Emirates has told staffers that temporary wage cuts introduced as a cost-cutting measure because of the severe disruption caused by the Corona crisis will be extended by a further three months through to the end of September 2020. In the last week, Emirates has also confirmed it will make swathes of its workforce redundant and the airline’s president, Sir Tim Clark has grimly warned that it could take four years for the decimated aviation sector to recover from the pandemic.
Cabin crew, who until now had seen their wages cut by 25 per cent, will now have their basic pay slashed by 50 per cent from July to September 30. In an internal memo, the airline said the “decision has not been taken lightly but reflects the severe conditions we are facing in our company and across the aviation industry”.
Other affected departments include pilots, engineers and many other ground-based employees. Flight crew salaries are made up of a basic monthly wage, alongside flying allowances and layover Ad Diem payments which are only paid for flights worked – the majority of cabin crew and pilots remain grounded and crew who do operate a flight must then self-quarantine for two weeks on arrival back in Dubai.
Some cabin crew claim they will now be expected to live on around 65 Dirhams (USD $18) per day. Free accommodation and ‘live out’ allowances for certain staff will continue to be offered by the airline. The lowest-paid employees, including in-flight cleaners known as ‘Cabin Service Attendants’ will not have their salaries cut.
At the end of May, Emirates confirmed it would start making cabin crew and other employees redundant because of the severe downturn facing the industry. While declining to say how many staff would be laid-off, the airline it would “have to say goodbye to a few of the wonderful people that worked with us.”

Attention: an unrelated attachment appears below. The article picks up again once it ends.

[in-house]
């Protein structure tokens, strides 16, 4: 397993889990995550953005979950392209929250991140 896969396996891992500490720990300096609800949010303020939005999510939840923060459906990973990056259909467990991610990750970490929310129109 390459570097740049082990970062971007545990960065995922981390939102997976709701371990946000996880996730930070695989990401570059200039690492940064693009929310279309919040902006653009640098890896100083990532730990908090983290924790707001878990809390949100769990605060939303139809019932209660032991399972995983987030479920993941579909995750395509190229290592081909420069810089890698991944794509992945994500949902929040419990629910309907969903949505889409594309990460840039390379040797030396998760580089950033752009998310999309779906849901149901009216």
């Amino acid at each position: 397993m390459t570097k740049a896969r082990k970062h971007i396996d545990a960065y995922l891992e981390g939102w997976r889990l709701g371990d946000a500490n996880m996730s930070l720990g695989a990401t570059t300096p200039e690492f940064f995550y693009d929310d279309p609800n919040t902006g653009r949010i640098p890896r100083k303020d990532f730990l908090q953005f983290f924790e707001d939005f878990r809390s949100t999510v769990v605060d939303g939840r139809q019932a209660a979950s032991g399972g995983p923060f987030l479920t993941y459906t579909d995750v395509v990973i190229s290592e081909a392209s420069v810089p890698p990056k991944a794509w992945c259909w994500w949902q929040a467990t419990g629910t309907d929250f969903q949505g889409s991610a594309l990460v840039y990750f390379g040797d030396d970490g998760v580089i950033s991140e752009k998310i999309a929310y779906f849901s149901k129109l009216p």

An Emirates spokesperson said the carrier had “endeavoured to sustain the current family as is” and that the company had “reviewed all possible scenarios in order to sustain our business operations” before deciding to proceed with the redundancies. “We do not view this lightly, and the company is doing everything possible to protect jobs wherever we can,” a statement from the airline continued.
Several sources claimed Emirates was making plans to slash its workforce by up to a third. There are also suggestions the airline could permanently retire up to 40 per cent of its Airbus A380 fleet but Sir Tim has since said that he hopes the superjumbo fleet won’t be downsized. Emirates is, however, in talks with Airbus to cancel its remaining and final order of eight A380’s which are still to be delivered.
From June 15, Emirates will resume regularly scheduled passenger flights to 29 destinations using its Boeing 777 fleet. Authorities have now lifted a ban on transit passengers passing through airport’s in the UAE but a ban on inbound tourism remains in force.
Etihad Airways, based in neighbouring Abu Dhabi, has also announced “significant” job losses because of the Corona crisis and will extend its own wage cuts through to the end of September.
Mateusz Maszczynski honed his skills as an international flight attendant at the most prominent airline in the Middle East and has been flying throughout the COVID-19 pandemic for a well-known European airline. Matt is passionate about the aviation industry and has become an expert in passenger experience and human-centric stories. Always keeping an ear close to the ground, Matt's industry insights, analysis and news coverage is frequently relied upon by some of the biggest names in journalism.